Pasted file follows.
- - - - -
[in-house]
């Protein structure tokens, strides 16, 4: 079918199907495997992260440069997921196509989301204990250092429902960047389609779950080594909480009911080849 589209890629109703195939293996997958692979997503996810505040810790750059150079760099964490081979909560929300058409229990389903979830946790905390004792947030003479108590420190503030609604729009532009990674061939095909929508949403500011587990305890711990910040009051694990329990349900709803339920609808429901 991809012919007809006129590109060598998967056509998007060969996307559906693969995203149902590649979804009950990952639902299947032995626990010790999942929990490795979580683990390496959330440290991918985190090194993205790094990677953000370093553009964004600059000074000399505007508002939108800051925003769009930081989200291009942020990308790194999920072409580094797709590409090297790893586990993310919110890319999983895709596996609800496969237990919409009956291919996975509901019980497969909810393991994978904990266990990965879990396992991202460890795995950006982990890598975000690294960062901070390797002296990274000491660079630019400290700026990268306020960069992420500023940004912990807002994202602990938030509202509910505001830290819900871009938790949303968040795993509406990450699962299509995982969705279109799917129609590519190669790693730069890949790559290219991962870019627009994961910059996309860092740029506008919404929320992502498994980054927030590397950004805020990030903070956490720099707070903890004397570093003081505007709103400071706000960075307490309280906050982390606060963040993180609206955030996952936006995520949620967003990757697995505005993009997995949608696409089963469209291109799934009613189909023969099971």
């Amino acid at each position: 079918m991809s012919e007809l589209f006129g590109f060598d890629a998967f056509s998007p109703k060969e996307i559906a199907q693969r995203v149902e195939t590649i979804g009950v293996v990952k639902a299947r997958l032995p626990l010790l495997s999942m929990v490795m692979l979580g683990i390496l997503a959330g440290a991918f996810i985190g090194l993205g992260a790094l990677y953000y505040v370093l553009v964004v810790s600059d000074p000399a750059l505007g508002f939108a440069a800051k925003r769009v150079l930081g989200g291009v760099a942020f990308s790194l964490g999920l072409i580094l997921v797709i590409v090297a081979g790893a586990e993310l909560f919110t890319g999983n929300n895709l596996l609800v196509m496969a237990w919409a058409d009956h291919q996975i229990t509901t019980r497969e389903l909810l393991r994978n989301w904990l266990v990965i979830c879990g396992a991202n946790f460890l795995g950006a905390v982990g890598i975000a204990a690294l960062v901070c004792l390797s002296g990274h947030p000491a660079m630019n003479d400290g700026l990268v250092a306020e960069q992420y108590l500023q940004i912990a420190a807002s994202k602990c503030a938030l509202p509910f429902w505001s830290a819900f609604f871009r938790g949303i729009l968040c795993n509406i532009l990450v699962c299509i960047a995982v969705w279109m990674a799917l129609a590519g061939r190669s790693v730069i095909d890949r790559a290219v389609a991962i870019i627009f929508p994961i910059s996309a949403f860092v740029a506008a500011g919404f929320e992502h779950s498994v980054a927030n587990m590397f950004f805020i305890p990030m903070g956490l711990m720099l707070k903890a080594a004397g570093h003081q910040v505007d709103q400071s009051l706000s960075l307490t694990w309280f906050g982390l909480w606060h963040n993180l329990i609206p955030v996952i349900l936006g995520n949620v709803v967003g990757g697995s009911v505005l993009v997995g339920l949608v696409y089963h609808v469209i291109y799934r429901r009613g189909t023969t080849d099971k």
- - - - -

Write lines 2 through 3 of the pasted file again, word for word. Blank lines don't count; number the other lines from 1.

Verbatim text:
């Protein structure tokens, strides 16, 4: 079918199907495997992260440069997921196509989301204990250092429902960047389609779950080594909480009911080849 589209890629109703195939293996997958692979997503996810505040810790750059150079760099964490081979909560929300058409229990389903979830946790905390004792947030003479108590420190503030609604729009532009990674061939095909929508949403500011587990305890711990910040009051694990329990349900709803339920609808429901 991809012919007809006129590109060598998967056509998007060969996307559906693969995203149902590649979804009950990952639902299947032995626990010790999942929990490795979580683990390496959330440290991918985190090194993205790094990677953000370093553009964004600059000074000399505007508002939108800051925003769009930081989200291009942020990308790194999920072409580094797709590409090297790893586990993310919110890319999983895709596996609800496969237990919409009956291919996975509901019980497969909810393991994978904990266990990965879990396992991202460890795995950006982990890598975000690294960062901070390797002296990274000491660079630019400290700026990268306020960069992420500023940004912990807002994202602990938030509202509910505001830290819900871009938790949303968040795993509406990450699962299509995982969705279109799917129609590519190669790693730069890949790559290219991962870019627009994961910059996309860092740029506008919404929320992502498994980054927030590397950004805020990030903070956490720099707070903890004397570093003081505007709103400071706000960075307490309280906050982390606060963040993180609206955030996952936006995520949620967003990757697995505005993009997995949608696409089963469209291109799934009613189909023969099971």
């Amino acid at each position: 079918m991809s012919e007809l589209f006129g590109f060598d890629a998967f056509s998007p109703k060969e996307i559906a199907q693969r995203v149902e195939t590649i979804g009950v293996v990952k639902a299947r997958l032995p626990l010790l495997s999942m929990v490795m692979l979580g683990i390496l997503a959330g440290a991918f996810i985190g090194l993205g992260a790094l990677y953000y505040v370093l553009v964004v810790s600059d000074p000399a750059l505007g508002f939108a440069a800051k925003r769009v150079l930081g989200g291009v760099a942020f990308s790194l964490g999920l072409i580094l997921v797709i590409v090297a081979g790893a586990e993310l909560f919110t890319g999983n929300n895709l596996l609800v196509m496969a237990w919409a058409d009956h291919q996975i229990t509901t019980r497969e389903l909810l393991r994978n989301w904990l266990v990965i979830c879990g396992a991202n946790f460890l795995g950006a905390v982990g890598i975000a204990a690294l960062v901070c004792l390797s002296g990274h947030p000491a660079m630019n003479d400290g700026l990268v250092a306020e960069q992420y108590l500023q940004i912990a420190a807002s994202k602990c503030a938030l509202p509910f429902w505001s830290a819900f609604f871009r938790g949303i729009l968040c795993n509406i532009l990450v699962c299509i960047a995982v969705w279109m990674a799917l129609a590519g061939r190669s790693v730069i095909d890949r790559a290219v389609a991962i870019i627009f929508p994961i910059s996309a949403f860092v740029a506008a500011g919404f929320e992502h779950s498994v980054a927030n587990m590397f950004f805020i305890p990030m903070g956490l711990m720099l707070k903890a080594a004397g570093h003081q910040v505007d709103q400071s009051l706000s960075l307490t694990w309280f906050g982390l909480w606060h963040n993180l329990i609206p955030v996952i349900l936006g995520n949620v709803v967003g990757g697995s009911v505005l993009v997995g339920l949608v696409y089963h609808v469209i291109y799934r429901r009613g189909t023969t080849d099971k």